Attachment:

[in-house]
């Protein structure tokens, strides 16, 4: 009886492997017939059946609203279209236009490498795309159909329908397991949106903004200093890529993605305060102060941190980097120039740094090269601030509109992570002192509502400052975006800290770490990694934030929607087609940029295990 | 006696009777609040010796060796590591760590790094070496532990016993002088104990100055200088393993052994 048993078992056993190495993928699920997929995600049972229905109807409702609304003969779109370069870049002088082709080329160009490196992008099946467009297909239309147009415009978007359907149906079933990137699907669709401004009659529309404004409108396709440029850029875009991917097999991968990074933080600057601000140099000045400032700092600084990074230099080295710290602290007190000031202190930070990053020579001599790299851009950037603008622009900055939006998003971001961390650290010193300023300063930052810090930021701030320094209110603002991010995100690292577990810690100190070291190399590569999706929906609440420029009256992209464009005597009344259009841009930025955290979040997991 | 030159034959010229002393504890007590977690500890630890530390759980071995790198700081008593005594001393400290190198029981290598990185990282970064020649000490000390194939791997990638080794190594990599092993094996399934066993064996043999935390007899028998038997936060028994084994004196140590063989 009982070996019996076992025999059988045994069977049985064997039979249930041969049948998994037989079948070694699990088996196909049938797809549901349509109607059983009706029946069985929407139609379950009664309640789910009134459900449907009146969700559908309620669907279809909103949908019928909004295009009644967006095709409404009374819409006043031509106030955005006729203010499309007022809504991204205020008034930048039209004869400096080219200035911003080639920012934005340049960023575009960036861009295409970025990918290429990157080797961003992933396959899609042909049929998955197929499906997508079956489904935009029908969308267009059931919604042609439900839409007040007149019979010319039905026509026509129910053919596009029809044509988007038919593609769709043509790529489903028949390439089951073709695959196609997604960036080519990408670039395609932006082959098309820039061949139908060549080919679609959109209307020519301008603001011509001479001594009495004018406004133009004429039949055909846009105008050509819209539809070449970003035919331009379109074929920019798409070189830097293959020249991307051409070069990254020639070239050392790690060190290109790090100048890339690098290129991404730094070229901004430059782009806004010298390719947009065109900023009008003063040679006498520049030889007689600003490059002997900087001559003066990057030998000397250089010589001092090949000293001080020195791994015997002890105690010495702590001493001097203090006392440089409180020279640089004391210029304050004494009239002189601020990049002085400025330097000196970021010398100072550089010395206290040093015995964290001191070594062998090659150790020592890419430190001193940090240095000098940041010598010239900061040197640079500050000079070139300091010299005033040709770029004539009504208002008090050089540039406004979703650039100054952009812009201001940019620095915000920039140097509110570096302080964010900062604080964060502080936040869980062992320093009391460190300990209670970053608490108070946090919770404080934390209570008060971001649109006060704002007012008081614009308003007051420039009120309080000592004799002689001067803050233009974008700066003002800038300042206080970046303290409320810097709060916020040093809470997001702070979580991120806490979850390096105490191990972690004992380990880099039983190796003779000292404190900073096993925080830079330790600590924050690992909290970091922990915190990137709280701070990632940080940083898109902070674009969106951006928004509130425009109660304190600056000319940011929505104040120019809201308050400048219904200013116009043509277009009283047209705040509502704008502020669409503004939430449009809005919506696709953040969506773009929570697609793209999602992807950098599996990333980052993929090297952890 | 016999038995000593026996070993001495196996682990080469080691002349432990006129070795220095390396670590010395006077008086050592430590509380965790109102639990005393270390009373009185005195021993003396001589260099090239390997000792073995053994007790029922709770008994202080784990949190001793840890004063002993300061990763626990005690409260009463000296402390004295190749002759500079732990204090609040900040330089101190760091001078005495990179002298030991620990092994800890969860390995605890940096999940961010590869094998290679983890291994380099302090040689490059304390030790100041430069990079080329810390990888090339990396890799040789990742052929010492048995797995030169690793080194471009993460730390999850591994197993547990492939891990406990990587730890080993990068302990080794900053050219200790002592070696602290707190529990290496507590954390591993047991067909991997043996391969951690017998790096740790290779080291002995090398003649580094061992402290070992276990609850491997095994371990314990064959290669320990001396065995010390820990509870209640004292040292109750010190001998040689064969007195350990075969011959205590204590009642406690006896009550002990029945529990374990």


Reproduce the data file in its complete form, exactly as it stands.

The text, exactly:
[in-house]
């Protein structure tokens, strides 16, 4: 009886492997017939059946609203279209236009490498795309159909329908397991949106903004200093890529993605305060102060941190980097120039740094090269601030509109992570002192509502400052975006800290770490990694934030929607087609940029295990 | 006696009777609040010796060796590591760590790094070496532990016993002088104990100055200088393993052994 048993078992056993190495993928699920997929995600049972229905109807409702609304003969779109370069870049002088082709080329160009490196992008099946467009297909239309147009415009978007359907149906079933990137699907669709401004009659529309404004409108396709440029850029875009991917097999991968990074933080600057601000140099000045400032700092600084990074230099080295710290602290007190000031202190930070990053020579001599790299851009950037603008622009900055939006998003971001961390650290010193300023300063930052810090930021701030320094209110603002991010995100690292577990810690100190070291190399590569999706929906609440420029009256992209464009005597009344259009841009930025955290979040997991 | 030159034959010229002393504890007590977690500890630890530390759980071995790198700081008593005594001393400290190198029981290598990185990282970064020649000490000390194939791997990638080794190594990599092993094996399934066993064996043999935390007899028998038997936060028994084994004196140590063989 009982070996019996076992025999059988045994069977049985064997039979249930041969049948998994037989079948070694699990088996196909049938797809549901349509109607059983009706029946069985929407139609379950009664309640789910009134459900449907009146969700559908309620669907279809909103949908019928909004295009009644967006095709409404009374819409006043031509106030955005006729203010499309007022809504991204205020008034930048039209004869400096080219200035911003080639920012934005340049960023575009960036861009295409970025990918290429990157080797961003992933396959899609042909049929998955197929499906997508079956489904935009029908969308267009059931919604042609439900839409007040007149019979010319039905026509026509129910053919596009029809044509988007038919593609769709043509790529489903028949390439089951073709695959196609997604960036080519990408670039395609932006082959098309820039061949139908060549080919679609959109209307020519301008603001011509001479001594009495004018406004133009004429039949055909846009105008050509819209539809070449970003035919331009379109074929920019798409070189830097293959020249991307051409070069990254020639070239050392790690060190290109790090100048890339690098290129991404730094070229901004430059782009806004010298390719947009065109900023009008003063040679006498520049030889007689600003490059002997900087001559003066990057030998000397250089010589001092090949000293001080020195791994015997002890105690010495702590001493001097203090006392440089409180020279640089004391210029304050004494009239002189601020990049002085400025330097000196970021010398100072550089010395206290040093015995964290001191070594062998090659150790020592890419430190001193940090240095000098940041010598010239900061040197640079500050000079070139300091010299005033040709770029004539009504208002008090050089540039406004979703650039100054952009812009201001940019620095915000920039140097509110570096302080964010900062604080964060502080936040869980062992320093009391460190300990209670970053608490108070946090919770404080934390209570008060971001649109006060704002007012008081614009308003007051420039009120309080000592004799002689001067803050233009974008700066003002800038300042206080970046303290409320810097709060916020040093809470997001702070979580991120806490979850390096105490191990972690004992380990880099039983190796003779000292404190900073096993925080830079330790600590924050690992909290970091922990915190990137709280701070990632940080940083898109902070674009969106951006928004509130425009109660304190600056000319940011929505104040120019809201308050400048219904200013116009043509277009009283047209705040509502704008502020669409503004939430449009809005919506696709953040969506773009929570697609793209999602992807950098599996990333980052993929090297952890 | 016999038995000593026996070993001495196996682990080469080691002349432990006129070795220095390396670590010395006077008086050592430590509380965790109102639990005393270390009373009185005195021993003396001589260099090239390997000792073995053994007790029922709770008994202080784990949190001793840890004063002993300061990763626990005690409260009463000296402390004295190749002759500079732990204090609040900040330089101190760091001078005495990179002298030991620990092994800890969860390995605890940096999940961010590869094998290679983890291994380099302090040689490059304390030790100041430069990079080329810390990888090339990396890799040789990742052929010492048995797995030169690793080194471009993460730390999850591994197993547990492939891990406990990587730890080993990068302990080794900053050219200790002592070696602290707190529990290496507590954390591993047991067909991997043996391969951690017998790096740790290779080291002995090398003649580094061992402290070992276990609850491997095994371990314990064959290669320990001396065995010390820990509870209640004292040292109750010190001998040689064969007195350990075969011959205590204590009642406690006896009550002990029945529990374990």